The mosquito species Toxorhynchites rutilus is harmless to humans but is a voracious predator of other mosquitoes. Researchers in Houston, Texas, are hoping the “mosquito assassin” could be put into action as a tool for controlling mosquitoes that carry human pathogens—if they can find an efficient way to raise the predator mosquitoes in the lab.
When their ranges overlap, two invasive mosquito species mate but produce no offspring, in an event known as satyrization. They can evolve quickly to learn to avoid each other, but that choosiness may cost the mosquitoes in other ways.
A new study suggests mosquitoes actually aren't all that good at finding holes in netting, doing so mostly by chance.
Several emerging mosquito-management methods require the transport of mosquitoes to precise locations. There, lab-reared mosquitoes—for instance, sterilized males—mix with wild mosquitoes and hinder the population's ability to reproduce or transmit disease. But, getting mosquitoes from lab to wild presents logistical challenges. A team led by researchers at New Mexico State University are tackling this problem and have made a surprising discovery about just how tightly live mosquitoes can be packed up.
The textbook approach to managing disease outbreaks focuses on pathogen, host, and environment but leaves out insect or arthropod vectors. For afflictions such as Zika, malaria, and Lyme, a report in the Annals of the Entomological Society of America proposes a new version of the classic 'epidemiologic triad' that better reflects the complexities of managing vector-borne diseases.
In the course of a study on mosquito movement, researchers discovered that local colonies of honey bees had foraged on a nontoxic sugar bait meant for the mosquitoes. The bait was dyed red to track mosquitoes that fed on it, but the dye also showed up in much of the bees' honey.
A survey of mosquitoes in Pennsylvania discovered 12 mosquitoes parasitized by larval mites. Water mites can reduce the survival and reproductive success of mosquitoes, and entomologists are investigating such parasitism to evaluate its potential as a method for biological control efforts.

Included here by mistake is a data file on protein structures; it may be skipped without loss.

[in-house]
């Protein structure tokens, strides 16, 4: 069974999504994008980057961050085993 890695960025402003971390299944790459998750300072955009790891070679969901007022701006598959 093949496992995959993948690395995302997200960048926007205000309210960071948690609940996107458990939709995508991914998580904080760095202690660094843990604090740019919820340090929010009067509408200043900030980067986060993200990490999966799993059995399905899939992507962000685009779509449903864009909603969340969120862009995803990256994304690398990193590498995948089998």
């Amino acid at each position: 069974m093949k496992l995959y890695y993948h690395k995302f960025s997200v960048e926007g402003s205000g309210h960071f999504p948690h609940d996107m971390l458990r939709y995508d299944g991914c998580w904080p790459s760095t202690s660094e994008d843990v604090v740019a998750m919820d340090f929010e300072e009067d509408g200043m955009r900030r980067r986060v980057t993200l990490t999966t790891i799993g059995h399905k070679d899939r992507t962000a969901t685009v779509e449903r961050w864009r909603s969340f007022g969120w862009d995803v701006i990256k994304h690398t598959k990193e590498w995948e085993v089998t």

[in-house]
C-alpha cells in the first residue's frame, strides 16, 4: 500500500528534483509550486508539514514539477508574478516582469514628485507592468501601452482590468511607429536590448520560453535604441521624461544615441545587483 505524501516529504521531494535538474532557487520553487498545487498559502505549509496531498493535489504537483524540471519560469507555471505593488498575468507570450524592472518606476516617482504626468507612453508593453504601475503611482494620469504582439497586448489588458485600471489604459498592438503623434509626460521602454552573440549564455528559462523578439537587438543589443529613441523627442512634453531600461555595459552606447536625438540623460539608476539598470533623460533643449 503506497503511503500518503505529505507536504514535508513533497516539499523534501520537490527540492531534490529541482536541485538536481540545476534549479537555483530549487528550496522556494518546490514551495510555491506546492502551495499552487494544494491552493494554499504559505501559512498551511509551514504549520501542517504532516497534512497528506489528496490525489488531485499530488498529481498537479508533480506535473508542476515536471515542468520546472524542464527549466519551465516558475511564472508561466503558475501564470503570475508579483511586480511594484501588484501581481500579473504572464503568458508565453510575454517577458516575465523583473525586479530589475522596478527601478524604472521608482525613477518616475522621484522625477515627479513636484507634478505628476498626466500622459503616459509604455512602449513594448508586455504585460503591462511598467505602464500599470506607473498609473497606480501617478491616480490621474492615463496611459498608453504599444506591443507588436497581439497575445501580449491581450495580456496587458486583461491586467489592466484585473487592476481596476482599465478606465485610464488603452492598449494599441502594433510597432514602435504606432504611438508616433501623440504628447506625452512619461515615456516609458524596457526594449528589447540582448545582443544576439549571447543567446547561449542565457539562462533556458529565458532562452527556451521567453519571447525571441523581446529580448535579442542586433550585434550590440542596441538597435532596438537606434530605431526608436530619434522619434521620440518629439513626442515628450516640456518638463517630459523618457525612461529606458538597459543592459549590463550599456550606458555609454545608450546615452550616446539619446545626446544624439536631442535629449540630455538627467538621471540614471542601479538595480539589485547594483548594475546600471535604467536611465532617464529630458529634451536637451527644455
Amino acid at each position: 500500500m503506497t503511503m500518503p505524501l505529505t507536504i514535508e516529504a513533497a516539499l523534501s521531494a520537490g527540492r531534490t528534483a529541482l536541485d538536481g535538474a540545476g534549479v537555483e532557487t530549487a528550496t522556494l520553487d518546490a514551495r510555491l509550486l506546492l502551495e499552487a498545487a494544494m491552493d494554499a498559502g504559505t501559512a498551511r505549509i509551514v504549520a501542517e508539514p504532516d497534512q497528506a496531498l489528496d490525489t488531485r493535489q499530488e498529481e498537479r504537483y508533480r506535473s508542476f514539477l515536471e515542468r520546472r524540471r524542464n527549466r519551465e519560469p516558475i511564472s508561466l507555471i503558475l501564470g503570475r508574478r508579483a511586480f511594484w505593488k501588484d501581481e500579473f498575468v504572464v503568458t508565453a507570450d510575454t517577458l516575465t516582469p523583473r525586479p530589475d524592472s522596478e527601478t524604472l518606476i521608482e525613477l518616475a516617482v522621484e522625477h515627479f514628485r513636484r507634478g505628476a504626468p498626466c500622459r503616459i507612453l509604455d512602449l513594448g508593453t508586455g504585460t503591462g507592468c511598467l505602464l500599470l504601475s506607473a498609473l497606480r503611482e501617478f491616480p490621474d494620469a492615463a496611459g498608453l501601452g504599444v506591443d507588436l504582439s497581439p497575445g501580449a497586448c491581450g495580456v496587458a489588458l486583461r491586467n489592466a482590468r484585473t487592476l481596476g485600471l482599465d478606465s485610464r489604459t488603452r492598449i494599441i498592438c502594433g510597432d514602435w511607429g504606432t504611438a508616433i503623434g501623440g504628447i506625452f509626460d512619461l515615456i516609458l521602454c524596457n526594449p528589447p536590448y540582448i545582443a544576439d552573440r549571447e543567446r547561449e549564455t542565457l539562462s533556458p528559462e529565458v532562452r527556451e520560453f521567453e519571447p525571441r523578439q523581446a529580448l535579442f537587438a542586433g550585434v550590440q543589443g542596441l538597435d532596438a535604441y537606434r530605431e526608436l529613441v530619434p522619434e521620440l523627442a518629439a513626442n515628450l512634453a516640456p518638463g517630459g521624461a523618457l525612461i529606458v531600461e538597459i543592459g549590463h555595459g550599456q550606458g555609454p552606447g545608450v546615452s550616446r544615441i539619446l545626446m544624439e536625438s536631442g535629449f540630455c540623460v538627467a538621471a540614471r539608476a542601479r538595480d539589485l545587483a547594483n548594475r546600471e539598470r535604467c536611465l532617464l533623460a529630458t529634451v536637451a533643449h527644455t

New research shows that late-stage Anopheles gambiae larvae will eat eggs and first-instar larvae of their own species, calling into question the common view that females of the mosquito species avoid laying eggs in water where other larvae are already present.
Meet "Wiley" the mosquito, a sculpture at Bates Middle School in Annapolis, Maryland, part of a school-wide integrated education program supported by the Entomological Foundation.
The Aedes aegypti mosquito typically prefers humid climates, but it has gained a foothold in the arid southwestern U.S. by using manmade containers for breeding sites—in particular, flower pots and the saucers underneath them.
Evaluation of the collapsible passive trap for mosquitoes shows performs as well as other commonly used traps but in a lighter, easier-to-carry design, making it an attractive option for mosquito monitoring in remote areas.
A new study shows that fertilizer present in water where mosquitoes breed can boost growth of bacteria, algae, and fungi, which mosquito larvae feed on, resulting in accelerated larval development and greater survival rates to adulthood.
Light traps are useful collecting devices to sample large numbers and species of insects, but they also may mask infestations of some insect-borne illnesses and even expose humans to disease vectors.
School nurses deal directly with the effects of lice, ticks, and mosquitoes on students and can be an important addition to the IPM team.
The disruption of mosquitoes' cuticle, wing, and eye development is “proof of concept" for a new advance in the genetic engineering method known as CRISPR/Cas9.
The Caribbean Emergency Vector Response Network, a grassroots effort to coordinate aid after the hurricanes, issued a call for volunteers to deploy to Puerto Rico or the U.S. Virgin Islands to provide vector control assistance.
Citizen Scientists Collect 29,000 Mosquitoes in Germany and Help Detect Spreading Populations of Invasive Species
By Edward Ricciuti Armchair scientists nimble enough to catch insect lightning in a jar have helped the professionals map distribution of invasive mosquitoes in Germany—and they even detected three previously […]